Last night, we took issue with the general belief that the rookie wage scale will promote trades at the top of the draft. While the reduced contract value has made the top-10 picks more attractive (or, perhaps, less unattractive), the teams that hold the picks know that it’s now cheaper to occupy into one of the top spots in the selection process. Which could increase the price for a trade up.
There’s another dynamic that, we’re told, will be an issue in any trade talks. The difference between the calculation of the fifth-year option payment for the first 10 first-round picks and the next 22 makes a top-10 pick somewhat less desirable for a team that doesn’t already hold a top-10 pick.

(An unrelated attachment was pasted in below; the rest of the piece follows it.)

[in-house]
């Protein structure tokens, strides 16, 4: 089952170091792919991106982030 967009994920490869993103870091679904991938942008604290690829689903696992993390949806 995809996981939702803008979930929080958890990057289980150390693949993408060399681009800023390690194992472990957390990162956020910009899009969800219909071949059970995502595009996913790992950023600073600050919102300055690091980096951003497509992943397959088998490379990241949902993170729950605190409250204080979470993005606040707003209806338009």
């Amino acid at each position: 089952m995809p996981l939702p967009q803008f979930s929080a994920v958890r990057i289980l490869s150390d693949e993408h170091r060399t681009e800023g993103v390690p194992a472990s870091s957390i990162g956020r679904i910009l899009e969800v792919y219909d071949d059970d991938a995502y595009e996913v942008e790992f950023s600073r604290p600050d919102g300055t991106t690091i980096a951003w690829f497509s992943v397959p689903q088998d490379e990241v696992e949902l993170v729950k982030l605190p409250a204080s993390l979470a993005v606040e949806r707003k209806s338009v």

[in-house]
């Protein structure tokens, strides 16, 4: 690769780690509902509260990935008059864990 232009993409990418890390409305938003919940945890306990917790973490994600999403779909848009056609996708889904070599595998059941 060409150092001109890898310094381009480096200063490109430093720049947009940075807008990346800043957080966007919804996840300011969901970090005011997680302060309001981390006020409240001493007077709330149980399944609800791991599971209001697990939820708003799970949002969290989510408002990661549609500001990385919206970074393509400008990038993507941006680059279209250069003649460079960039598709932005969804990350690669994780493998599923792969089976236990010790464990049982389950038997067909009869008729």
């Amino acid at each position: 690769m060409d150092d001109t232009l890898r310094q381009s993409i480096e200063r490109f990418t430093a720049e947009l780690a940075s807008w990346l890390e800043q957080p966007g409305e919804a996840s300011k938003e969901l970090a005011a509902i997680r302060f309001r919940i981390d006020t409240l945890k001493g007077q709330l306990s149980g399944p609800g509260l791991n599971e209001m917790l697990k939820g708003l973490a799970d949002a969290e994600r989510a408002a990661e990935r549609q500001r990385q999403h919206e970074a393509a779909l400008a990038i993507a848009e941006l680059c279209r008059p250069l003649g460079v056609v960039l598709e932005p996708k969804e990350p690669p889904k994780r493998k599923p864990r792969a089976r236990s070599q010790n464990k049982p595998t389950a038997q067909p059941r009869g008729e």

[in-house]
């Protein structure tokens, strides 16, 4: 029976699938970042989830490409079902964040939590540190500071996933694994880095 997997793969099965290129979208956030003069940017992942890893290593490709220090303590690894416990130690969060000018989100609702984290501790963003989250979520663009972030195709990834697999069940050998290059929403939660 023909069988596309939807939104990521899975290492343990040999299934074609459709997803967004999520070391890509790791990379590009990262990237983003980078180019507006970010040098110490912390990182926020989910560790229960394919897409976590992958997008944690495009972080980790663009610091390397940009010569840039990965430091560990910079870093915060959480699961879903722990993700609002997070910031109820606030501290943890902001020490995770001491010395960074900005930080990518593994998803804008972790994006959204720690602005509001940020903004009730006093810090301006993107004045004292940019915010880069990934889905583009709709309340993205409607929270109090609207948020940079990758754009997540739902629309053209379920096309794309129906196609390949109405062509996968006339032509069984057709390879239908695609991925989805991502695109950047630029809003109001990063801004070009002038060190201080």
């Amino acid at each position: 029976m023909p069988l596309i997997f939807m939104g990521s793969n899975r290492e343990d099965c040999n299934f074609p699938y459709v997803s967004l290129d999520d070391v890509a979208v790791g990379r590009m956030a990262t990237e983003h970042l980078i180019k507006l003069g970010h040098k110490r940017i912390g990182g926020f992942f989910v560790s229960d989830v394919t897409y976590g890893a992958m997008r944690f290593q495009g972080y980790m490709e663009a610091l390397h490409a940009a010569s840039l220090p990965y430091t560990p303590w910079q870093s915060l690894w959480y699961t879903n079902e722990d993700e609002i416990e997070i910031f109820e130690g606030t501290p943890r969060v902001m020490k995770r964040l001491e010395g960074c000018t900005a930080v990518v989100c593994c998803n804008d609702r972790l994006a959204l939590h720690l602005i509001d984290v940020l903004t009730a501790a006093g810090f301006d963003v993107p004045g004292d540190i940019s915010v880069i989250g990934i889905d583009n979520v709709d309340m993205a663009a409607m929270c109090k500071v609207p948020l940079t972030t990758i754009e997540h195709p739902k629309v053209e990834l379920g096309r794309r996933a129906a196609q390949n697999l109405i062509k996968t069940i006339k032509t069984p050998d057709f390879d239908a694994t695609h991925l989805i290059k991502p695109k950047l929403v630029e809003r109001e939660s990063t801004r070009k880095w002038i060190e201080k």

As explained on Friday, the first 10 picks now sign four-year contracts. The team can retain the player’s rights for a fifth season by offering a one-year salary equal to the average cap number of the 10 highest-paid players at the same position. For picks 11 through 32, the year-five option is determined by averaging the cap number for the third through 25th-highest paid players at the same position.
Last year, the cutoff came after the Jaguars selected quarterback Blaine Gabbert with the 10th overall selection.
For now, the gap between those two numbers isn’t dramatic. Per a league source, the difference at the quarterback position currently would exceed $3 million. Four years from now, however, the split could be much wider — especially since fewer incoming quarterbacks will be driving up the average from No. 3 through No. 25 with monstrous rookie deals.
It’s simply another factor to consider when discussing first-round trades. If anything, it could serve to make it harder, not easier, to get deals done.
But yet there continues to be story after story regarding an expectation that trades will increase.